Posted by: TASCAdmin | May 20, 2008


I recently celebrated a special anniversary.  Just a year ago my right hip was resurfaced, and I’ve been reflecting on all that has occurred since then.  The surgery – and the care I received afterwards – helped me value good health care now more than ever.


As part of my post-surgery rehabilitation I attended a “gentle joints” class with about 20 other people.  We exercised in a warm water pool at a local health club.  One classmate and I struck up a conversation.  I learned that she worked at the state of Wisconsin, and I heard her concerns about healthcare.  In turn I explained the benefits and features of a flexible spending account.  While the conversation between us provided no direct “value” to me or to TASC, I felt I had a responsibility to offer the information.


As Americans we are fortunate in many ways, and many of us have quality healthcare in place.  At the same time, we feel strongly that such care needs to be provided to all of our neighbors.    Each and every one of us is responsible for making health care accessible and affordable.  No matter our political position, no matter what system or market reform we prefer, no matter what we call that reform – consumer directed, defined contribution, etc. – we have a responsibility to help wherever possible.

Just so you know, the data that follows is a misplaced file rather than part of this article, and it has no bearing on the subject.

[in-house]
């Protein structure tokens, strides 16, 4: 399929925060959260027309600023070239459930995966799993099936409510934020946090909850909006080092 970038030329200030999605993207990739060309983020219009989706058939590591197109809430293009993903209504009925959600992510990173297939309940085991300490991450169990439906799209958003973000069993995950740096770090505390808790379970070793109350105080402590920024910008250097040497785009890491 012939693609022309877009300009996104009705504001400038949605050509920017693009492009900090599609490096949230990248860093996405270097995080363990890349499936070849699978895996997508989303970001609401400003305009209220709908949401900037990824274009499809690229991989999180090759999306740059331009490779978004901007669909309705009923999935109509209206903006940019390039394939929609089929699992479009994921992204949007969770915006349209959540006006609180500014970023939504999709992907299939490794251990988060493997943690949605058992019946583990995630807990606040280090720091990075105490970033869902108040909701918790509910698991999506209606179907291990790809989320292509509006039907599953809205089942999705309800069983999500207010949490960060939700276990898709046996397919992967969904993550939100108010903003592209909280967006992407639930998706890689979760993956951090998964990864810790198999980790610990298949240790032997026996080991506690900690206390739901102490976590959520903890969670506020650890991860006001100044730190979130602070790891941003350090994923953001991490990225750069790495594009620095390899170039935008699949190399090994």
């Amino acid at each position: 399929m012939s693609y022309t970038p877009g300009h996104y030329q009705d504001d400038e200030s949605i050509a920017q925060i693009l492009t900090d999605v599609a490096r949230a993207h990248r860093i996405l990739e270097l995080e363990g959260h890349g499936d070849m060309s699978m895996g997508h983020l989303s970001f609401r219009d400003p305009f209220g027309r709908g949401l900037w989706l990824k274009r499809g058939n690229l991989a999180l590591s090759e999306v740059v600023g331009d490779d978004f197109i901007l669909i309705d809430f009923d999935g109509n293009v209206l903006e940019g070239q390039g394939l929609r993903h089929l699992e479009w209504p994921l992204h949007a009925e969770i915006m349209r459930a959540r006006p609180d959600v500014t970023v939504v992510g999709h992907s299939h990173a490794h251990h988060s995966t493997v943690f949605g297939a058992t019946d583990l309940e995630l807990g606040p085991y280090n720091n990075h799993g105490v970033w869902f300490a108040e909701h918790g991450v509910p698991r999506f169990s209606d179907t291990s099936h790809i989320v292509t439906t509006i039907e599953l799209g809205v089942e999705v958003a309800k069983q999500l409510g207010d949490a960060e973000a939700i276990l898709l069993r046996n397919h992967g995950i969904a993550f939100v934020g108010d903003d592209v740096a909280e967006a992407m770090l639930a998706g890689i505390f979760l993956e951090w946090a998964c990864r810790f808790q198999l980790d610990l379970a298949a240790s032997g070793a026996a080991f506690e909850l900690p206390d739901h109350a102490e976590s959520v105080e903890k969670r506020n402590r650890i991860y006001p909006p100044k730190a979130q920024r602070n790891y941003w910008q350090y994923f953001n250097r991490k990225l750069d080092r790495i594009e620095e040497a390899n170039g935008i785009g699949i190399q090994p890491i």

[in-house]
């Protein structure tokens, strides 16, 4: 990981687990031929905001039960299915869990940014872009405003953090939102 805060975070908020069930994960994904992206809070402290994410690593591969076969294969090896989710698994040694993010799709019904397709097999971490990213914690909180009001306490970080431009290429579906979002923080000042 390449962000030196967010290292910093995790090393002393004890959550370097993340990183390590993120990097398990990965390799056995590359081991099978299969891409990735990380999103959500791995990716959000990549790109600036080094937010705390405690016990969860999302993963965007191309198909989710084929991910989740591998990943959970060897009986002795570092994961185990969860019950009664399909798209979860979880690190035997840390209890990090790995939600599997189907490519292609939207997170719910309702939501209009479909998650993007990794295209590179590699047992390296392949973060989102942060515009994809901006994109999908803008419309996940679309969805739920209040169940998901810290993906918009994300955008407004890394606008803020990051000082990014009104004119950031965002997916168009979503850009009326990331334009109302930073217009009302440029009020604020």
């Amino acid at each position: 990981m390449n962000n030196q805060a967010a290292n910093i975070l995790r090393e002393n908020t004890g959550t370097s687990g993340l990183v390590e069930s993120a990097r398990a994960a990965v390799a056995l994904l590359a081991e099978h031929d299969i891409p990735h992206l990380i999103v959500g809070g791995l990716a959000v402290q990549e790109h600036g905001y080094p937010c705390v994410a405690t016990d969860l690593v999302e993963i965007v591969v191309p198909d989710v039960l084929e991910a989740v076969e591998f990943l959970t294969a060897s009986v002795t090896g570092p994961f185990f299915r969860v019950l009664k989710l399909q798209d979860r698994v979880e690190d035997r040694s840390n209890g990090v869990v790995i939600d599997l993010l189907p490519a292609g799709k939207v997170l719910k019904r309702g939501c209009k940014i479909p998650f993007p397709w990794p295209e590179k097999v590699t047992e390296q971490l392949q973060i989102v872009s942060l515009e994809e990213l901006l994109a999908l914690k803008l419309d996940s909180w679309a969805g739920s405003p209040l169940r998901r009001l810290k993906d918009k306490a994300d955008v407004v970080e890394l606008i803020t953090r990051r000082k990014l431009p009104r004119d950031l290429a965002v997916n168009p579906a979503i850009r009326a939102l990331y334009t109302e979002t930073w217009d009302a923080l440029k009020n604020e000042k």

As I wrote in my April 2, 2008 blog, I have played many parts in the healthcare industry during my career.  Back in the 1980’s I sold life, health and disability insurance to farmers and small businesses.  Now fast forward to the present:  at TASC I am an experienced third-party administrator serving employers and agents in niche areas surrounding health care, and I am an employer who provides employee benefits to nearly 300 employees.


Some people say experience is everything.  Of course I’d prefer to have solved my hip problem without the surgery experience.  But this recent personal experience has given me another perspective from which to observe our healthcare system in action:  that of a long-term patient.  Meanwhile, I’ve been scrutinizing our healthcare system from two new vantage points as well:  that of board member with the United Way of Dane County and as Chair of their Community Solution Team entitled “Self Reliance and Independence.”  In these roles I have witnessed first hand the impact of health care or the lack thereof on our elderly and disabled neighbors.


All this experience leads me back again and again to one clear duty:  sharing responsibility for healthcare.  At TASC, this duty is our premise and our reason for being.  After all, it’s right there in our brand promise:  Innovative solutions that better your bottom line and assure peace of mind.  We’re serious about healthcare and serious about our responsibility to fulfill this promise.  Very serious.


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